It’s been a while since I’ve talked about some of the sites where freelance writers can make money. In the past, i’ve talked about Writers Access and Textbroker. In this post, I’d like to introduce you to Blog Mutt.
Blog Mutt is a site that specifically connects freelance writers with clients. Blog Mutt is perhaps the most different from other freelance writing sites, including Writer Access and Text Broker.
For starters, every post earns you $8, and there’s not necessarily a set word count. However, I try to aim between 400 and 500 words. This means I make around 2 cents per word. It’s low when compared with some sites, but the effort seems minimal, and this is a good tradeoff for me.
Blog Mutt doesn’t have just a list of titles, where each title can be accepted once. Instead, multiple writers can write blog posts focusing on a subject and keywords and submit that. The clients can choose from the pool their favorite post. They’ll move through the ordered queue, and they might want more than one blog post per keyword, but this isn’t always the case.
Searching for needed posts can be a little overwhelming because you’re looking via category and then keyword, and then you must check how many spots are open for the keyword. However, the “Urgent 7” list shows you posts that are most in demand, which can help you get started. Many of the articles revolve around IT and social media. However, there’s a variety of keywords and subjects, just like with other freelance writing sites.
This makes for competition between writers, and you may wind up writing articles that don’t sell, which I’ve done — but only once. However, Blog Mutt has a “recycle” feature that enables you to reuse the content for other articles rather than just flushing it from the system. When I’ve had this happen, I sold the article at Constant Content, instead, because it has better rates than Blog Mutt.
The editing page is a little more basic — no HTML or rich text editor — when compared with other writing sites. There’s also no option for multiple “parts” to an article, which would be useful because many clients want social media updates to go with the actual blog post. Keywords are automatically entered into the beginning of the editor box, which is a bit strange. You can change the location and syntax, so I don’t think the system is as automated as some.
One of the helpful features at this writing site is the ability to see rejected articles from other authors and comments on those articles from clients. It helps to show what individual clients are looking for. However, there’s no other communication between clients and writers, and clients can’t contact you directly to ask for work. The writer profiles seems less important because of this. In fact, they’re not even mandatory like they are on other sites.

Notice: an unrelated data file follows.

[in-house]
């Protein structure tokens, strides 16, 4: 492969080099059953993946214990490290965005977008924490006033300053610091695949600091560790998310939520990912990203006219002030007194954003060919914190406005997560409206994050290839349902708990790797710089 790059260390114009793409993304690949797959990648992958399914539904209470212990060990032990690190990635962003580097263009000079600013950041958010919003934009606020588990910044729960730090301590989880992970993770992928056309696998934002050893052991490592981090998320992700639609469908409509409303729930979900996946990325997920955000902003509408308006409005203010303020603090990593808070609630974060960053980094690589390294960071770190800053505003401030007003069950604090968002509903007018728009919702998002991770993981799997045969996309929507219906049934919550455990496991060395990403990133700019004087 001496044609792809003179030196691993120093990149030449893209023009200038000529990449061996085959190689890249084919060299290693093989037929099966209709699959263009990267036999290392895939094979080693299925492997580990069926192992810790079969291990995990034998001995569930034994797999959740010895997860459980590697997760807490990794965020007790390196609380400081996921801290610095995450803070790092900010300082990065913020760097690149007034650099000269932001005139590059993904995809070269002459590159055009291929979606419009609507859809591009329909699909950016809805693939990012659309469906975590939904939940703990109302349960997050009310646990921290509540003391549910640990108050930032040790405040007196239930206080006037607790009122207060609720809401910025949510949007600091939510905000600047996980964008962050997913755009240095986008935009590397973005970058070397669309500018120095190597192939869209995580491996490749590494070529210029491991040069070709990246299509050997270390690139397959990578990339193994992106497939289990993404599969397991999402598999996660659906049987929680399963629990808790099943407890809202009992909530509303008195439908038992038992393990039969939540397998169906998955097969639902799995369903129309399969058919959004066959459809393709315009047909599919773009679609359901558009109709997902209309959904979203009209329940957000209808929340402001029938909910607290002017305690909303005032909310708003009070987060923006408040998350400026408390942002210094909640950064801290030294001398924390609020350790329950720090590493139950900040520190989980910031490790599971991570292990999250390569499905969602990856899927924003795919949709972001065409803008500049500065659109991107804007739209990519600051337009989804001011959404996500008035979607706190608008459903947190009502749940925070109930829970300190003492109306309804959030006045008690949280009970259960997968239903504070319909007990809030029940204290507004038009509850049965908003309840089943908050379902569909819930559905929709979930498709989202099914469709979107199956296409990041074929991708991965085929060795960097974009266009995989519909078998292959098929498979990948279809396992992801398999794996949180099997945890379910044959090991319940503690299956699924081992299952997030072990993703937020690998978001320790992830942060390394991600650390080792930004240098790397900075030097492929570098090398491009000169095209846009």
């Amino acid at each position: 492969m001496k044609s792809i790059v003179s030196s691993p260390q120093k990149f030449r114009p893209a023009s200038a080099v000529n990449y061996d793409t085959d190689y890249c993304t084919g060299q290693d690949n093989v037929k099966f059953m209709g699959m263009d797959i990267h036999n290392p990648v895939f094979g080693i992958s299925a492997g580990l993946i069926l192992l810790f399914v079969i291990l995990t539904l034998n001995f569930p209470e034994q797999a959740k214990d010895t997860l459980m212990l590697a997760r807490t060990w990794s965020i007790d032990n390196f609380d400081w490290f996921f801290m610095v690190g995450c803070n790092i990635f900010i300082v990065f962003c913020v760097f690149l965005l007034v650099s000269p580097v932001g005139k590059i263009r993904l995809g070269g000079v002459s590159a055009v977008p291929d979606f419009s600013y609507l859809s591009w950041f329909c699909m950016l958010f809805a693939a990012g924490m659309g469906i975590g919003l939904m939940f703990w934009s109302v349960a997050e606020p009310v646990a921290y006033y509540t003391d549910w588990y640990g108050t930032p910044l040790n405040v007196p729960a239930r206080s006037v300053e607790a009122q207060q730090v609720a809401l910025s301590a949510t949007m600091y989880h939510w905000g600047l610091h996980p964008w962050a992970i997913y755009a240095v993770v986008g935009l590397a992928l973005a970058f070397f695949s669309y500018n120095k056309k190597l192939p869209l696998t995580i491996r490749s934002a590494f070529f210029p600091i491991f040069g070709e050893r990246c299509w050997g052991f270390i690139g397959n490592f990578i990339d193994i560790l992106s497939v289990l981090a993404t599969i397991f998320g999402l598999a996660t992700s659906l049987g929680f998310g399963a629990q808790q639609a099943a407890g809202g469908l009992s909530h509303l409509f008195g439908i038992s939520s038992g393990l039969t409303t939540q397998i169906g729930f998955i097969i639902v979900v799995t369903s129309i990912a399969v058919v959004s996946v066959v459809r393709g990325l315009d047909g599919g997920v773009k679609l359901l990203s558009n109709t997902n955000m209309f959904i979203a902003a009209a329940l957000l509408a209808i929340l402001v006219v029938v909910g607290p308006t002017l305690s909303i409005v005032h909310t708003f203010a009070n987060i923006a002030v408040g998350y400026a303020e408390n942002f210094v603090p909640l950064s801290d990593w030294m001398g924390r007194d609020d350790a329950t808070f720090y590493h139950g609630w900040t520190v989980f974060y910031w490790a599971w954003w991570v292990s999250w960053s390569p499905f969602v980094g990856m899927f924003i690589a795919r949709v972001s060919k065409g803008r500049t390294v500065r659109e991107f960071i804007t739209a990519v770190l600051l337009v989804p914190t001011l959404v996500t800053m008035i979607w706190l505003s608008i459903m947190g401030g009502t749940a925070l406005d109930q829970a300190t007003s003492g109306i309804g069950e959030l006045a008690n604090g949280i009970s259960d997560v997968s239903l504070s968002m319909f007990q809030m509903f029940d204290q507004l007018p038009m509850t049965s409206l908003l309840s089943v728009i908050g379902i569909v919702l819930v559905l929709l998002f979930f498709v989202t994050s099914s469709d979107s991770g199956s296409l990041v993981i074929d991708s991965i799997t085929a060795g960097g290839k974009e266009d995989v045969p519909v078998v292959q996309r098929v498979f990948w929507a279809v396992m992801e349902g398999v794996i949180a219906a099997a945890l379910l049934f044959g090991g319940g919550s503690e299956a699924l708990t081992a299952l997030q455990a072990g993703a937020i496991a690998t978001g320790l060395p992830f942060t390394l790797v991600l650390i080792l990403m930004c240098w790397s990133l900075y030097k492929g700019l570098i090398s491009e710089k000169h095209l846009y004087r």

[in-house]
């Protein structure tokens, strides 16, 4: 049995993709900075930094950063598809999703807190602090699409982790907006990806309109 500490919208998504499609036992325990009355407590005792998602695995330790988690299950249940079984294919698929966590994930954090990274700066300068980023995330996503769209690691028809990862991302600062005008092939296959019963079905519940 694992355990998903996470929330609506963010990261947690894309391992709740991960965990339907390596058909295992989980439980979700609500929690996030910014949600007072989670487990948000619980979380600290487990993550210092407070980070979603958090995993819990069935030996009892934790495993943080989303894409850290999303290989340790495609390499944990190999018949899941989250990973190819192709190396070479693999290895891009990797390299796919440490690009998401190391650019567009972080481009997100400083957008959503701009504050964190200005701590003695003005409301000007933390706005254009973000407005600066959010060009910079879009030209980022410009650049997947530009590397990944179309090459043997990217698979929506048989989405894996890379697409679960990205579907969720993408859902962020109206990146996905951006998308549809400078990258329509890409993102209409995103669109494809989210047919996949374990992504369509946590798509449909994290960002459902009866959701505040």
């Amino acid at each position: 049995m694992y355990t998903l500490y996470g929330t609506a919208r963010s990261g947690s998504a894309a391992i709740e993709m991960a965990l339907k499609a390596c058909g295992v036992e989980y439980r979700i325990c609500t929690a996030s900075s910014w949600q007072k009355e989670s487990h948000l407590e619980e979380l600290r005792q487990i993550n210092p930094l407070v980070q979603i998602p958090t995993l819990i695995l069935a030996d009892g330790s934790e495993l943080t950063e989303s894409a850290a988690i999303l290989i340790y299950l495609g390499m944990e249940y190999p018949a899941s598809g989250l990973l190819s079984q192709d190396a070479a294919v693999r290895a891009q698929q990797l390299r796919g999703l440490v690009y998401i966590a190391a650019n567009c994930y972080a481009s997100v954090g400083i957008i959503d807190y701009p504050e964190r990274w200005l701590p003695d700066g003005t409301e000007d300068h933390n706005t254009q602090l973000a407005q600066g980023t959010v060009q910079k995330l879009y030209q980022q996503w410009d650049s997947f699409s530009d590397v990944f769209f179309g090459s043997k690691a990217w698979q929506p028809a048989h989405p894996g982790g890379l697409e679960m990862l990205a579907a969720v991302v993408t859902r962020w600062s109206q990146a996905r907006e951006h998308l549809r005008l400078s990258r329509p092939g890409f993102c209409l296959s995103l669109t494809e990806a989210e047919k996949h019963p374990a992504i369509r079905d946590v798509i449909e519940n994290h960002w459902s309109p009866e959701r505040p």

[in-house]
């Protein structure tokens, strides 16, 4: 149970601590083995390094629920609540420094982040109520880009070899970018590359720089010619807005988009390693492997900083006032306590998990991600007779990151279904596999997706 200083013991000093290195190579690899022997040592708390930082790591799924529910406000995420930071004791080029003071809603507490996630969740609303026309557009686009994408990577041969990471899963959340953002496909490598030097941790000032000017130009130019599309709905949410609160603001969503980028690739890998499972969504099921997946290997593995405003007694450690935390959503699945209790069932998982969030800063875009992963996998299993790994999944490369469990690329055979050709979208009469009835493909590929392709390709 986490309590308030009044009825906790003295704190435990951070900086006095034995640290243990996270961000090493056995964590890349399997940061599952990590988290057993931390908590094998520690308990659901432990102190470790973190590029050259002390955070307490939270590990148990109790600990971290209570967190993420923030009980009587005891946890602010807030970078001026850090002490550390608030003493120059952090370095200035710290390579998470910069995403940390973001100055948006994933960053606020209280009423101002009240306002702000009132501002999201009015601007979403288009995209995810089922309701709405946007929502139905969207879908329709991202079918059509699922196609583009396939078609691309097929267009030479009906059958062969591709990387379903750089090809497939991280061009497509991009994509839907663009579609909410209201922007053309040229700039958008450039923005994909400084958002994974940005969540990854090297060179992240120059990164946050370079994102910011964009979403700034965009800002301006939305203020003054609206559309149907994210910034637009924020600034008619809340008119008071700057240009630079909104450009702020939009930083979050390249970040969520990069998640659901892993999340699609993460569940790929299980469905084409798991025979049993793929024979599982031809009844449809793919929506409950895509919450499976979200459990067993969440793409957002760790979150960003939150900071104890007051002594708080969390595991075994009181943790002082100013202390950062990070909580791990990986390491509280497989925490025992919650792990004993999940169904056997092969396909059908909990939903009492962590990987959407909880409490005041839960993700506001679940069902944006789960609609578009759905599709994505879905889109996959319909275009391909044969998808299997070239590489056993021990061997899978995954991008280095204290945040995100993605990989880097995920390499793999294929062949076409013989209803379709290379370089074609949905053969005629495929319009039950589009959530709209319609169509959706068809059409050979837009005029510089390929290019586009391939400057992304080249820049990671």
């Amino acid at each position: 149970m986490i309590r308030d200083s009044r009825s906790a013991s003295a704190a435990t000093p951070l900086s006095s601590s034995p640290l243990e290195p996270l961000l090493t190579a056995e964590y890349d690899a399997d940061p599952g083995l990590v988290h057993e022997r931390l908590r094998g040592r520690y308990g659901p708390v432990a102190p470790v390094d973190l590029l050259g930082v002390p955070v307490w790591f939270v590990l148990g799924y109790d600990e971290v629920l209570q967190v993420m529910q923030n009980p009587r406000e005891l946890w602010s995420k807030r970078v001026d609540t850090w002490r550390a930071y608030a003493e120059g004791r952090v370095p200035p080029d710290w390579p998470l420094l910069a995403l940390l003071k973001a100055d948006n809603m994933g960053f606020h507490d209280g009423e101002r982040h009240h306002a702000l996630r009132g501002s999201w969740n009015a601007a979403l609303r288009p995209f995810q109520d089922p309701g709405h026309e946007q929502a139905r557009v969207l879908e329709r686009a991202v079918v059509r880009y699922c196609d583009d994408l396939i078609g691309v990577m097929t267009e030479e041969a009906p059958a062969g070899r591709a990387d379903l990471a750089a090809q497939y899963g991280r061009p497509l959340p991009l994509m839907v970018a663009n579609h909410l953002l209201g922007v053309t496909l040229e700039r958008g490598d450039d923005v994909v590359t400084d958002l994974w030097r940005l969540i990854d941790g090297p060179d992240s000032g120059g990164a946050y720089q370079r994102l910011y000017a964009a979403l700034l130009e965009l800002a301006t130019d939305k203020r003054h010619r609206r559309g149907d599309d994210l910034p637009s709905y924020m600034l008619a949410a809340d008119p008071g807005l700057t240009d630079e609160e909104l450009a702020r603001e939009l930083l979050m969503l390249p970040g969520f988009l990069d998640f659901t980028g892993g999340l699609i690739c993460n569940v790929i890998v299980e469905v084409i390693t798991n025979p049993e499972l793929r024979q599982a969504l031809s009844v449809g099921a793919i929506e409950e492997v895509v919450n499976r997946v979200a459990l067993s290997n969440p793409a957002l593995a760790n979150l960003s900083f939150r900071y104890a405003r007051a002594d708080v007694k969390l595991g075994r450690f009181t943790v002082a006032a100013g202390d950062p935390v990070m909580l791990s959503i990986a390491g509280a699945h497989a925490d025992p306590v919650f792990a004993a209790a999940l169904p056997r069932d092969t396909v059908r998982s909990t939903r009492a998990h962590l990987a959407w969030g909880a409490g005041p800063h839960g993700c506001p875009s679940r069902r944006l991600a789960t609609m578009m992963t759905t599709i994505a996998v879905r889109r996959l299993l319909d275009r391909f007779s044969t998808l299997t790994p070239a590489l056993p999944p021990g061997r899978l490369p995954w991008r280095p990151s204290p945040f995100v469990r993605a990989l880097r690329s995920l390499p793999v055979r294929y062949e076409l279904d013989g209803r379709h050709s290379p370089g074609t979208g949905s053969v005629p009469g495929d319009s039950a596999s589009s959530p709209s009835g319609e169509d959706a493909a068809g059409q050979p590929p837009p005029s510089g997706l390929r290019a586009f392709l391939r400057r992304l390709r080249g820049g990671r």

Like Demand Media, you can set up a goal, and you’ll get emails notifying you of your monthly progress. Each submitted and accepted article also improves your rank, but this doesn’t lead to an increase in payment-per-word. Rather, you level up. Higher levels have actual rewards, such as:
- Level 5 means you have earned 1,500 and you are awarded a badge for your LinkedIn page.
- Level 6 means you have earned 3,500 points and you are awarded a BlogMutt Polo Shirt.
- Level 7 means you have earned 5,000 points and you are eligible for special writing assignments as they come up.
- Level 8 means you have earned 10,000 points and you earn a share of the company.
- Levels 9 – 20 means you have earned 10,000 points for each Level, and you earn another share of the company for each Level achieved.
One thing I’d like to see is the ability to claim multiple posts/keywords at once. You can only grab one at a time, which makes Blog Mutt much less of a “sure thing” when it comes to getting paid for your time and effort. You don’t get paid on specific dates, either. You have to create an “Invoice” to create payment. This is somewhat similar to Textbroker. After doing this, you’ll be paid the next Monday night.
I wouldn’t rely on Blog Mutt as my main source of income, but it could definitely supplement it, and I prefer it to HireWriters.